Historic Detroit

Every building in Detroit has a story — we're here to share it

Michigan Central Station - Construction photos

On May 16, 1910, the City of Detroit issued building permits for construction of Michigan Central Station (MCS). Michigan Central Railroad's new Detroit River Tunnel (construction of which determined the MCS site) was completed six weeks later, on July 1, 1910. As the MCS Office Tower was being topped out, completed segments of the station's 18-track elevated viaduct advanced northeastward, toward the terminal's still-skeletal Main Concourse (left). MCS opened on the afternoon of December 26, 1913, shortly after M.C.R.R.'s previous rail passenger terminal fronting on Third Street (today's Steve Yzerman Drive) caught fire. This November 27, 1912 Burton Historical Collection photograph was retrieved from Detroit Public Library - Caption by Peter Dudley (https://www.facebook.com/groups/100654233396758)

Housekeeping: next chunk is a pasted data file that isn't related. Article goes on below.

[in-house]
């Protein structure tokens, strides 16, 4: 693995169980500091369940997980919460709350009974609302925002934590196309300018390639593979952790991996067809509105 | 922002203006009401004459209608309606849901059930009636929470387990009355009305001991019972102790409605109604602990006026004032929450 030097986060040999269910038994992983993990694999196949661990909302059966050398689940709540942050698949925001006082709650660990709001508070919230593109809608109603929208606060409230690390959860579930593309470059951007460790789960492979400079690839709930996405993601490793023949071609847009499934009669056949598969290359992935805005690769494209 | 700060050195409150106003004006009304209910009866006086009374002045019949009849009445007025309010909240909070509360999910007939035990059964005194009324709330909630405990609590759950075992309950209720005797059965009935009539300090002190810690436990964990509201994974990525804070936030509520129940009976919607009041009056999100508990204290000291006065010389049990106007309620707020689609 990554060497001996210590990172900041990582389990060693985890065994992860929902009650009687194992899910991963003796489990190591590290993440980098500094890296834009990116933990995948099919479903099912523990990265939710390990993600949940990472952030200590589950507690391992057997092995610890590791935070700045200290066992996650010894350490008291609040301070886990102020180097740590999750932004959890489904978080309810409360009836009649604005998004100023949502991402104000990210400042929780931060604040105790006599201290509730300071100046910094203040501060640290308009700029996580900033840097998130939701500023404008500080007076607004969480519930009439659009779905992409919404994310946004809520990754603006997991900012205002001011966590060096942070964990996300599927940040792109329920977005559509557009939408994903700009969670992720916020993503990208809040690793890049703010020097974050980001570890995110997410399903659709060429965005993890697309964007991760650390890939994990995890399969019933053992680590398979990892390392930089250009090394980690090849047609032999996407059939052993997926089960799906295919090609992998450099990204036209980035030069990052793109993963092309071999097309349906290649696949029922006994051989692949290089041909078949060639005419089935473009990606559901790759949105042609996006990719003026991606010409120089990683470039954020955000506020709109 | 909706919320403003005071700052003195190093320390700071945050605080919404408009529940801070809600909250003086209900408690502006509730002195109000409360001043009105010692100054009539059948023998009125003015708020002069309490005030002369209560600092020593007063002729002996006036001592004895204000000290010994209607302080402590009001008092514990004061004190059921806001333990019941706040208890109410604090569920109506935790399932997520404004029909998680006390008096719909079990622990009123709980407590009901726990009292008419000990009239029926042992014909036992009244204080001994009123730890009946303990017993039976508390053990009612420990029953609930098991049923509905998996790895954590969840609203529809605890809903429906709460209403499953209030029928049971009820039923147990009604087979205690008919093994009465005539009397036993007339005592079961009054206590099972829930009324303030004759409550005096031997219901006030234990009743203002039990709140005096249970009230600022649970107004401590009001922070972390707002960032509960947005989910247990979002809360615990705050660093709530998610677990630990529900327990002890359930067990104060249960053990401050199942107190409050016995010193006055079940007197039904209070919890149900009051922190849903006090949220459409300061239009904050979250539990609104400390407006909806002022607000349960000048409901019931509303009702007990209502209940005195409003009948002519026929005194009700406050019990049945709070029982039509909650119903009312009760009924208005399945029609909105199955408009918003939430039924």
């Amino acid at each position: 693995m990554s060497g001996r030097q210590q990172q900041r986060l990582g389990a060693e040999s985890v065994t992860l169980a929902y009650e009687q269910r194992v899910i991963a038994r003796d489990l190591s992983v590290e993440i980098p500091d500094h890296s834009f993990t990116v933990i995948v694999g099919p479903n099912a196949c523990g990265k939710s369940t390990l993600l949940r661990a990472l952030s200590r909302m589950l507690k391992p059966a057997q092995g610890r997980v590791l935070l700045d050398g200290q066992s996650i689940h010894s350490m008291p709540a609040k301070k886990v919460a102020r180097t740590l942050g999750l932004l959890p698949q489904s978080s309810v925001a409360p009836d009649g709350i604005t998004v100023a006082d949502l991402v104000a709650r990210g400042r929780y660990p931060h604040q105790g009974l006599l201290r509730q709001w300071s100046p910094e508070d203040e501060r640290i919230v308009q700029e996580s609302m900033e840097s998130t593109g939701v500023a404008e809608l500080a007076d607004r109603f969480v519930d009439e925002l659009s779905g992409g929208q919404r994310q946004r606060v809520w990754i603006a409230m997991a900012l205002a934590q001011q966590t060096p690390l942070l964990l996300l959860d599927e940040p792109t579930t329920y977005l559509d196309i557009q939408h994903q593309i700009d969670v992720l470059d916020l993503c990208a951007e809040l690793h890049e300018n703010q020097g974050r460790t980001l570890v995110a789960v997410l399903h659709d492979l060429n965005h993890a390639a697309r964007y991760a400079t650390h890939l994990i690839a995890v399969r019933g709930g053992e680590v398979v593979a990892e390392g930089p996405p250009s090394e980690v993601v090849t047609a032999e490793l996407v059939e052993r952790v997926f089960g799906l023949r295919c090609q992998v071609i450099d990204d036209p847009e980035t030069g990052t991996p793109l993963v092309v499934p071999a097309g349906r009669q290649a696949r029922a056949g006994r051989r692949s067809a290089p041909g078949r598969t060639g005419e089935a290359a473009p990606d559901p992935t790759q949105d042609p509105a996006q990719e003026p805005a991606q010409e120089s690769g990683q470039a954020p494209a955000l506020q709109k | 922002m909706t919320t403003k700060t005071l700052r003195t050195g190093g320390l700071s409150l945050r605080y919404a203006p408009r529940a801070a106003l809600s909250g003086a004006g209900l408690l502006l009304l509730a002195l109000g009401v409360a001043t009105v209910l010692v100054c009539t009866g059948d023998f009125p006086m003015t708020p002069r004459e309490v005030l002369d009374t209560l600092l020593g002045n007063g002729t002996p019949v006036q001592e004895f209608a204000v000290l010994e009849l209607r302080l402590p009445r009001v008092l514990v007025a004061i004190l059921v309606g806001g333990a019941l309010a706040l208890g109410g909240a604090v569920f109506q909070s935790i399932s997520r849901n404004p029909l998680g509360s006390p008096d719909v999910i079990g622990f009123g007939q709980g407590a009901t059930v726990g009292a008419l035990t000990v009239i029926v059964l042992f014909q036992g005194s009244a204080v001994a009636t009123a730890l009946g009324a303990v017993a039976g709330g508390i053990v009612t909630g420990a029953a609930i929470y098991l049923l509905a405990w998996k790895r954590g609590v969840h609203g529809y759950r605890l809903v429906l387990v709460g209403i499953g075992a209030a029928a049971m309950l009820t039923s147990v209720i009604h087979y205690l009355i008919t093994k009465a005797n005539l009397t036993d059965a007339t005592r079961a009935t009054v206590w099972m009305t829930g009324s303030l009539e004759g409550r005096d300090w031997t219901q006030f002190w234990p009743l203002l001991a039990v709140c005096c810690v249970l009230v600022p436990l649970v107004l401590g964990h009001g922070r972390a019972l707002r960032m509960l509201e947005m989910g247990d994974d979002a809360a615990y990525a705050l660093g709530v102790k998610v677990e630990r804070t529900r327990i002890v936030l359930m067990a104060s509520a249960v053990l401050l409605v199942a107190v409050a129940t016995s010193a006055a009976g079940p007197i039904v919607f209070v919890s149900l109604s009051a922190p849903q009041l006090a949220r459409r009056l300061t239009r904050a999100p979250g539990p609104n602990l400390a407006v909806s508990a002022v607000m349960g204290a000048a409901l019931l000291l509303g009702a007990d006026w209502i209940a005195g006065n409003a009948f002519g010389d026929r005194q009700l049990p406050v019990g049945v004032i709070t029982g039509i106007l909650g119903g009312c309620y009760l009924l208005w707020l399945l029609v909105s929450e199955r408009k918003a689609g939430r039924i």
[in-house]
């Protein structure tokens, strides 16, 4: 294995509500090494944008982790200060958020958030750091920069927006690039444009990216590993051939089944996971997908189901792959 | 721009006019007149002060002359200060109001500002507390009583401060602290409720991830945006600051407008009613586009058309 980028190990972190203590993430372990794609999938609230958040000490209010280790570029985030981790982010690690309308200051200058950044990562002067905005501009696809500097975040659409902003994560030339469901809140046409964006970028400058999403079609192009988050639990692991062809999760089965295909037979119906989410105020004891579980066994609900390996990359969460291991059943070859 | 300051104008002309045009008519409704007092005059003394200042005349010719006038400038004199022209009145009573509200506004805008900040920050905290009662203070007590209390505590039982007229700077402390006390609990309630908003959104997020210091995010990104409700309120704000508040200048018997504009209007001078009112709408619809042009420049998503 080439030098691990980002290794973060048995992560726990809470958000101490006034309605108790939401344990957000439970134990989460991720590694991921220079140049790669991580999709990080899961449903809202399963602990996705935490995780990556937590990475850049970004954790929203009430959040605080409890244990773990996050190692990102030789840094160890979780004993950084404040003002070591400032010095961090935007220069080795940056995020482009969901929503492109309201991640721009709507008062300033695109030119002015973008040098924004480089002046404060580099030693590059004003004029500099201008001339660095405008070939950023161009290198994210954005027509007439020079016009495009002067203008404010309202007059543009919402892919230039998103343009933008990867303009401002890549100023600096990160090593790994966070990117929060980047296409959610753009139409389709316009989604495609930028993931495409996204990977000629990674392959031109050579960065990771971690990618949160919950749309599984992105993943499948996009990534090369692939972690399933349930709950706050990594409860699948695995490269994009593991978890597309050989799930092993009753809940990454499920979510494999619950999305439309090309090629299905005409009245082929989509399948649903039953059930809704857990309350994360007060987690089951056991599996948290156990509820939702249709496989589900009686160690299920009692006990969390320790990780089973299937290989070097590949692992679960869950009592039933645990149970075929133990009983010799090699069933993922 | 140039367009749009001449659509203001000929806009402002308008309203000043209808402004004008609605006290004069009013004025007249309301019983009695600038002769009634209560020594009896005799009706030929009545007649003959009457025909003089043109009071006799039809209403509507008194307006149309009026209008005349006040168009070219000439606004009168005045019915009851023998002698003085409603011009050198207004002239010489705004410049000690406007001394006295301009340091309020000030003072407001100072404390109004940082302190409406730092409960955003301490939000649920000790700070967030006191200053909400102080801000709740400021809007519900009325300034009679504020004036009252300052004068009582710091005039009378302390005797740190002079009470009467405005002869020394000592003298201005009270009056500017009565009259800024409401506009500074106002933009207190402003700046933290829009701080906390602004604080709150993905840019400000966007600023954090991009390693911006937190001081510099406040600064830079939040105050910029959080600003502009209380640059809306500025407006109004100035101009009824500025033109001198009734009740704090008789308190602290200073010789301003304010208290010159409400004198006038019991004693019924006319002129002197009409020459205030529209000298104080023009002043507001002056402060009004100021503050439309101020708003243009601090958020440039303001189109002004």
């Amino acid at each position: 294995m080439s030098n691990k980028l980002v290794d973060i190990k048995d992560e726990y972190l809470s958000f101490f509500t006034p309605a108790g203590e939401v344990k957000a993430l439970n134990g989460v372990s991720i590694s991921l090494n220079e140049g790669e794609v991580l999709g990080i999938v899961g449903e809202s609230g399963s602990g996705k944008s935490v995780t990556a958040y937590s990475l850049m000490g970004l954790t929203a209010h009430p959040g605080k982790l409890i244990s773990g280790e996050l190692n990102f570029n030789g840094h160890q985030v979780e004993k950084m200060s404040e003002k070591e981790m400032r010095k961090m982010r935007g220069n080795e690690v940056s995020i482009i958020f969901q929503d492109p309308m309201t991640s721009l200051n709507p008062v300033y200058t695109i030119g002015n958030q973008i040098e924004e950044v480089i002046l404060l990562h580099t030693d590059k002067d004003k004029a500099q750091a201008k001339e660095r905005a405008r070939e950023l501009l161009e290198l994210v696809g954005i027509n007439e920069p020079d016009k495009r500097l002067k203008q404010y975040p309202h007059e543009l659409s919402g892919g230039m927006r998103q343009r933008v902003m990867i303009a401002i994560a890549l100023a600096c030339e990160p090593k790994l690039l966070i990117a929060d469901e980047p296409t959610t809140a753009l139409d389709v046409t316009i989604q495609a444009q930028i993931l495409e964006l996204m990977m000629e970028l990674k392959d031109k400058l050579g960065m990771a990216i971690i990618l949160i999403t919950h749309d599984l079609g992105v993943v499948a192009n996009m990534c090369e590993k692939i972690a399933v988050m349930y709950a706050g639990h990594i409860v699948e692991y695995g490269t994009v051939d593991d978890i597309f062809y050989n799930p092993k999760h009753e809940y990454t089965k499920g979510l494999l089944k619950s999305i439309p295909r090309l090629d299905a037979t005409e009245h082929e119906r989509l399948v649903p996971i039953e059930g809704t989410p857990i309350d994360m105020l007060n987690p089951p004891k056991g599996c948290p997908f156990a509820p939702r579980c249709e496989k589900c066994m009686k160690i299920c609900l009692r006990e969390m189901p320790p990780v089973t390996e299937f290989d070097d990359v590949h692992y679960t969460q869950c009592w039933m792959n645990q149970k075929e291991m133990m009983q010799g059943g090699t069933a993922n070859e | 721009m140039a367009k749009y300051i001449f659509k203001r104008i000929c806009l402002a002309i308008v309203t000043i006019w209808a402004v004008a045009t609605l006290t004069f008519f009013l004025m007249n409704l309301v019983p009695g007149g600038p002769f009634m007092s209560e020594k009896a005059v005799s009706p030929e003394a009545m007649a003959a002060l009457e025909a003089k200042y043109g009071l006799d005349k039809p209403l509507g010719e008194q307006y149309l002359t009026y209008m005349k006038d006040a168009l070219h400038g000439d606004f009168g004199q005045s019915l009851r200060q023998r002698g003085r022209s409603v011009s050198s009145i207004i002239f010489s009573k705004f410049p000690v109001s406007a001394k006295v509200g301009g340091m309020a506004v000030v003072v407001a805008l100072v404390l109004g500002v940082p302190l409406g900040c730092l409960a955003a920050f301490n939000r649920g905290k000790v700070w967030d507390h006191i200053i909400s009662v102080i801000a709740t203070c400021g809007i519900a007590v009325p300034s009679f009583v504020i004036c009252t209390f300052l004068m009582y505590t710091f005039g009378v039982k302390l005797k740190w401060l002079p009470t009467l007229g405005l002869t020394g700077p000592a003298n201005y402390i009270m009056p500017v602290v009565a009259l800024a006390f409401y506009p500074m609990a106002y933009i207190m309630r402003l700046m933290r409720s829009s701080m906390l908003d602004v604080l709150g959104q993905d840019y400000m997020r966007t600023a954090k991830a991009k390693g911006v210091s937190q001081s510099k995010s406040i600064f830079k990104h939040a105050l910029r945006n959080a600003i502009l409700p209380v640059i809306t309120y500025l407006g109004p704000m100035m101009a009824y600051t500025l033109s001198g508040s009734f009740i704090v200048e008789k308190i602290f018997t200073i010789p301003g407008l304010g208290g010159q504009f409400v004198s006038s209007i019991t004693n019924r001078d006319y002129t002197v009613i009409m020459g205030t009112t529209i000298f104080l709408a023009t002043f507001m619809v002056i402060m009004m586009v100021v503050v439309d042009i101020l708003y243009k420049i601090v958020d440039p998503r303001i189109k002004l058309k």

This c. 1910 Arthur Lyman Sarvey photograph shows the EAST side of the Michigan Central Station Viaduct's public pedestrian tunnel / east abutment -- which hasn't been seen since it was back-filled and buried, c. 113 years ago. There's an interesting projection from the concrete wall at about the half-way mark. The structure implies a future eastward extension of steel bridgework, as if the abutment would later serve as a bridge pier. In the distance, note the wooden pilings elevating the temporary mainline running to-and-from the recently-completed Michigan Central Railroad (M.C.R.R.) Detroit River Tunnel. This temporary bridgework ran through the future site of the long-gone Express Freight Offices, which perched atop the still-extant loading docks adjoining Newark Street. There's no sign that construction of permanent reinforced-concrete elevated trackways had started. A burned-out wood-frame building stood near the Newark end of the tunnel / abutment, featuring "Tip-Top Bread" signs. The tall chimney (left) was soon felled, collapsing at an angle across unpaved Newark. The original total length of the tunnel / abutment segment underneath MCS Tracks 1 through 18 was c. 343 feet - Caption by Peter Dudley (https://www.facebook.com/groups/100654233396758)